Tue | May 30, 2023

Statistics fuel deportee-crime linkage concerns

Published:Thursday | April 15, 2010 | 12:00 AM

JUST MORE than 3,000 deportees were sent back to Jamaica last year, with the vast majority heading to the parishes where crime is most rampant.

Kingston, St Andrew, St James, St Catherine and Clarendon - which accounted for the majority of the 1,680 murders last year - were the final destinations for most of the people sent back to Jamaica, sparking more concern about the link between deportees and crime.

There have been conflicting claims over the years about the impact of deportees on crime, but many Jamaicans remain convinced of the involvement of deportees in much of the criminal activity now plaguing the country. Data provided in the 2009 Economic and Social Survey of Jamaica (ESSJ) will add more fuel to the fire.

According to the ESSJ, 3,076 deportees arrived in the island in 2009, but this was 158 fewer than the number returned to the island in 2008.

Of that number, 2,690, or 87.5 per cent, were, as usual, men, with the majority being in the 26-40 age group.

The United States shipped out almost 49 per cent (1,472) of the deportees last year, followed by England with 20 per cent (619), and Canada, which sent home 223 Jamaicans. The remainder were sent back from other countries.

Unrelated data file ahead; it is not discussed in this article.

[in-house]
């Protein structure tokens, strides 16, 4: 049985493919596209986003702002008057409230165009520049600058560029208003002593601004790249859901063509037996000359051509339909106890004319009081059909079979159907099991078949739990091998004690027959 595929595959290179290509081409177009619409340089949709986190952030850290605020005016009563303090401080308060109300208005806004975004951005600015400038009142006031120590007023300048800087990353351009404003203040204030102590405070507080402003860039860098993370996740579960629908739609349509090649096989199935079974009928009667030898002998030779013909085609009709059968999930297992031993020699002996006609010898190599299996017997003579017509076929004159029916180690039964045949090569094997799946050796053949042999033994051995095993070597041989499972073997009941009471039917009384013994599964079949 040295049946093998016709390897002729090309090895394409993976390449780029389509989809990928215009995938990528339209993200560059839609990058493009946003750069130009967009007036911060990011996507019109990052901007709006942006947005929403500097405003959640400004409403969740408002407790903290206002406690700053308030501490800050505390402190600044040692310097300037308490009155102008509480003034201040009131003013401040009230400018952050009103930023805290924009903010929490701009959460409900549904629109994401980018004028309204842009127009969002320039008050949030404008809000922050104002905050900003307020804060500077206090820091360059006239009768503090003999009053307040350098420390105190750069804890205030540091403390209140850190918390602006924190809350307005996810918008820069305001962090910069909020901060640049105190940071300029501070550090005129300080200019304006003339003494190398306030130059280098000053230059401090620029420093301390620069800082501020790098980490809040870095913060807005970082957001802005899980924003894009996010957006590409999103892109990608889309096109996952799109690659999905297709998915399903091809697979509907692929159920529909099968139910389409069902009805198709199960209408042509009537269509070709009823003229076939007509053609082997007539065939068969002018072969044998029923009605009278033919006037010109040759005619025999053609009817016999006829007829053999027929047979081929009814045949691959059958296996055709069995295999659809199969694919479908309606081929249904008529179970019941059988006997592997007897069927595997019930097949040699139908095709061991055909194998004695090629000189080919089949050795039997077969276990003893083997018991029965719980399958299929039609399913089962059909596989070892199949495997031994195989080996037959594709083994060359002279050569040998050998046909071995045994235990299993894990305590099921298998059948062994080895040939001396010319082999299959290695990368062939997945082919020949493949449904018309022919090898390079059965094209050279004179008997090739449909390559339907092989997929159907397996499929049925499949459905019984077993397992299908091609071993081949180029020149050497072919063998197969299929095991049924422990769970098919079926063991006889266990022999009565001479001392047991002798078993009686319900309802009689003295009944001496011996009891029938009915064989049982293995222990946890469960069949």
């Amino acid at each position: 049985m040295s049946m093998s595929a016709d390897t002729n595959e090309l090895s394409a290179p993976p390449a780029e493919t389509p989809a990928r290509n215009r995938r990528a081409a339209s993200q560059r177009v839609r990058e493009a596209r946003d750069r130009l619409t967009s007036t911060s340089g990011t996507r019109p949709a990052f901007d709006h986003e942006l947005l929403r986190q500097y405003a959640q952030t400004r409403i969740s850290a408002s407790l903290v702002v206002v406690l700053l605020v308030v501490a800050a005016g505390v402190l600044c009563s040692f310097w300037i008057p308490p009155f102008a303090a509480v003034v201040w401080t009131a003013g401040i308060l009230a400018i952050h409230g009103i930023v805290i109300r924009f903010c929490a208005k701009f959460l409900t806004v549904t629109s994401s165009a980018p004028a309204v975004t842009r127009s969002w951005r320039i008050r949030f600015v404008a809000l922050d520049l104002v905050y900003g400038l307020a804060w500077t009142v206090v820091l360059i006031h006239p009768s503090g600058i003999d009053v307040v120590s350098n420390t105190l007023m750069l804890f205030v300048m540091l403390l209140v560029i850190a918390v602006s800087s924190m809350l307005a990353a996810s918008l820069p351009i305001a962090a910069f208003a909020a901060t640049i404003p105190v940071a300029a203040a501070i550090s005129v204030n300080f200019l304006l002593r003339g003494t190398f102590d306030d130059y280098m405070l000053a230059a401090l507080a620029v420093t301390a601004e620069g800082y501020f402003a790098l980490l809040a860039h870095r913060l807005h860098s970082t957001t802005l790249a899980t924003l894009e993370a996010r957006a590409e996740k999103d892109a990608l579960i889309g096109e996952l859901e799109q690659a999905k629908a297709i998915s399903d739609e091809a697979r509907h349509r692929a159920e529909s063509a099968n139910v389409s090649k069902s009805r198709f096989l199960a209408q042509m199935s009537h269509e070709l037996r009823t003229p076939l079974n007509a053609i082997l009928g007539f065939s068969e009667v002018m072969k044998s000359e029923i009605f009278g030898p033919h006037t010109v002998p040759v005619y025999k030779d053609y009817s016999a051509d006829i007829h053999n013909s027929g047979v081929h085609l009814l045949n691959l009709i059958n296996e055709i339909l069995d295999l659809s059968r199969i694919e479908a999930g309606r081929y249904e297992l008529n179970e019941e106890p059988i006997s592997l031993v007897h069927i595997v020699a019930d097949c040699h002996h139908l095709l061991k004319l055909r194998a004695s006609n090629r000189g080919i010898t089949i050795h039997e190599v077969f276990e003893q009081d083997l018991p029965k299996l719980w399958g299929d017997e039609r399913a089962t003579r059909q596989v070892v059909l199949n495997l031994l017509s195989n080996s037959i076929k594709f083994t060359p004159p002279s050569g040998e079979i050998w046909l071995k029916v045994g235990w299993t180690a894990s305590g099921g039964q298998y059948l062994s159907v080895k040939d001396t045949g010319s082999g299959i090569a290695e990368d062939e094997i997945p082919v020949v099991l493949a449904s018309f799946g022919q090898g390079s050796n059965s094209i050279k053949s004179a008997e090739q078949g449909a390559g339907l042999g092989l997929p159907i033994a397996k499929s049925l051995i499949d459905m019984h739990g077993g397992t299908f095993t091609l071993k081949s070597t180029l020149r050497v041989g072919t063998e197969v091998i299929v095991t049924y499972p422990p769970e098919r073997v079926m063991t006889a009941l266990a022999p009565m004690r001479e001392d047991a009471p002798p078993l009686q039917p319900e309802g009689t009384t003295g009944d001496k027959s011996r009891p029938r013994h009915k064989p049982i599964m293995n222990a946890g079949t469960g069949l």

The majority of persons deported from the US (82 per cent) and England (65 per cent) were convicted of illegal activities which, in most cases, involved illegal drugs.

However, the US also shipped out 62 people linked to murders and manslaughter, and 104 people charged, and, in some cases, convicted, of illegal possession of a firearm and shooting.

From England, 23 people were deported after being implicated in shootings, while nine deportees were implicated in murder or manslaughter.

For the Canadians, the major problem with Jamaicans involved immigration violations, and 54 per cent of the deportees were found guilty of illegal entry or overstaying their time in that country.

No solid evidence

News of the number of deportees sent home last year is sure to reopen debate about their impact on the country's crime problem.

Senior members of the Ministry of National Security and the police force have long blamed deportees for the upsurge of major crimes in Jamaica, although there is no solid data on the number of deportees arrested or convicted over the past four years.

Late last year, National Security Minister Dwight Nelson hinted at a link between deportees and crime and announced that his ministry had implemented several programmes to rehabilitate them and integrate them into the society.

However, that came after the group, Family Resettlement Initiative, argued that visions of hordes of deportees descending on Jamaica to help fuel the spiralling crime problem was a popular notion that was simply not true.

Report shows vast majority end up in troubled parishes